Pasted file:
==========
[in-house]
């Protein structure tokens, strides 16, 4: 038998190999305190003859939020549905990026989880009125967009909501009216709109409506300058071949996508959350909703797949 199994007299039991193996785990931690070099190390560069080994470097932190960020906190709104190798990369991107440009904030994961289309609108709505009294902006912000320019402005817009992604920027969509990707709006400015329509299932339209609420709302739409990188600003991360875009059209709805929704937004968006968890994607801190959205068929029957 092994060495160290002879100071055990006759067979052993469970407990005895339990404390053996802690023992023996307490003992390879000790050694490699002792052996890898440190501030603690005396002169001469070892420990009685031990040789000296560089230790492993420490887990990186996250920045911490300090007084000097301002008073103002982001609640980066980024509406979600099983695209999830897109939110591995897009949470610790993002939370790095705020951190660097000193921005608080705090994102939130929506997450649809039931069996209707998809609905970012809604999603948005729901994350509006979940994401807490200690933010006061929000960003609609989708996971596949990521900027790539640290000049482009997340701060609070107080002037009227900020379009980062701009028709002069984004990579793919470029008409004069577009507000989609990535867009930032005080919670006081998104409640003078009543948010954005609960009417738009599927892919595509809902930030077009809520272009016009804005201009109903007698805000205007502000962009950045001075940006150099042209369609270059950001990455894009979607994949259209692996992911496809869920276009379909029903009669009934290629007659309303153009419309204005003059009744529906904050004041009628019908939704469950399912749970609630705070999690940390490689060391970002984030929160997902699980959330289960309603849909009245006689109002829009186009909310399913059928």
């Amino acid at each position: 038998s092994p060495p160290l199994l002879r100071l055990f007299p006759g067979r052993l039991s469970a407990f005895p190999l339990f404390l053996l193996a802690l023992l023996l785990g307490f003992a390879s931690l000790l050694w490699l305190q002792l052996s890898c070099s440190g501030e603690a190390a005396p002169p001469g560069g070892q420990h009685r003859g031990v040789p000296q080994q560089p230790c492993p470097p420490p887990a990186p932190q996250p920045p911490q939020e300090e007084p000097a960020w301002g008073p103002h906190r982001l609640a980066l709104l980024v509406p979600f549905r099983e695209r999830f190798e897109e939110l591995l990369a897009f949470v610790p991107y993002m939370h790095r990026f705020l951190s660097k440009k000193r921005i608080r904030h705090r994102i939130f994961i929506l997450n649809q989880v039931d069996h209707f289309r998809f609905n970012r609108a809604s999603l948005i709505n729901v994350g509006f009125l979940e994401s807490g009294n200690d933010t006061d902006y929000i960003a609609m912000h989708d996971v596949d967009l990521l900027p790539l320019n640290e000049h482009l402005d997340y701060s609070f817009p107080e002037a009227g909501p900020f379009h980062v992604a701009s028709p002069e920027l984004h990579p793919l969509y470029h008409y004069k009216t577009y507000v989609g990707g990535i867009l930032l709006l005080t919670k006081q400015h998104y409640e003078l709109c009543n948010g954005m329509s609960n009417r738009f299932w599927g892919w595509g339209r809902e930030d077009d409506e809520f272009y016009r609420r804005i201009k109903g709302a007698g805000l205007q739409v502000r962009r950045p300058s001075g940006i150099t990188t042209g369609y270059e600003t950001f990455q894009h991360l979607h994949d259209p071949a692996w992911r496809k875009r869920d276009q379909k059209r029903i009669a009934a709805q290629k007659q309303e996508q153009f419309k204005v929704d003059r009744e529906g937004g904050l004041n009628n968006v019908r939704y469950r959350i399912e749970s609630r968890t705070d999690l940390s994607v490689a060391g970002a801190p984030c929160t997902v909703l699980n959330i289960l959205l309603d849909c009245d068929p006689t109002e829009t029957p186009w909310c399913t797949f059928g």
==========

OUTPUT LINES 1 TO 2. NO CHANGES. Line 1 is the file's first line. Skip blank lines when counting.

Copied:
[in-house]
């Protein structure tokens, strides 16, 4: 038998190999305190003859939020549905990026989880009125967009909501009216709109409506300058071949996508959350909703797949 199994007299039991193996785990931690070099190390560069080994470097932190960020906190709104190798990369991107440009904030994961289309609108709505009294902006912000320019402005817009992604920027969509990707709006400015329509299932339209609420709302739409990188600003991360875009059209709805929704937004968006968890994607801190959205068929029957 092994060495160290002879100071055990006759067979052993469970407990005895339990404390053996802690023992023996307490003992390879000790050694490699002792052996890898440190501030603690005396002169001469070892420990009685031990040789000296560089230790492993420490887990990186996250920045911490300090007084000097301002008073103002982001609640980066980024509406979600099983695209999830897109939110591995897009949470610790993002939370790095705020951190660097000193921005608080705090994102939130929506997450649809039931069996209707998809609905970012809604999603948005729901994350509006979940994401807490200690933010006061929000960003609609989708996971596949990521900027790539640290000049482009997340701060609070107080002037009227900020379009980062701009028709002069984004990579793919470029008409004069577009507000989609990535867009930032005080919670006081998104409640003078009543948010954005609960009417738009599927892919595509809902930030077009809520272009016009804005201009109903007698805000205007502000962009950045001075940006150099042209369609270059950001990455894009979607994949259209692996992911496809869920276009379909029903009669009934290629007659309303153009419309204005003059009744529906904050004041009628019908939704469950399912749970609630705070999690940390490689060391970002984030929160997902699980959330289960309603849909009245006689109002829009186009909310399913059928």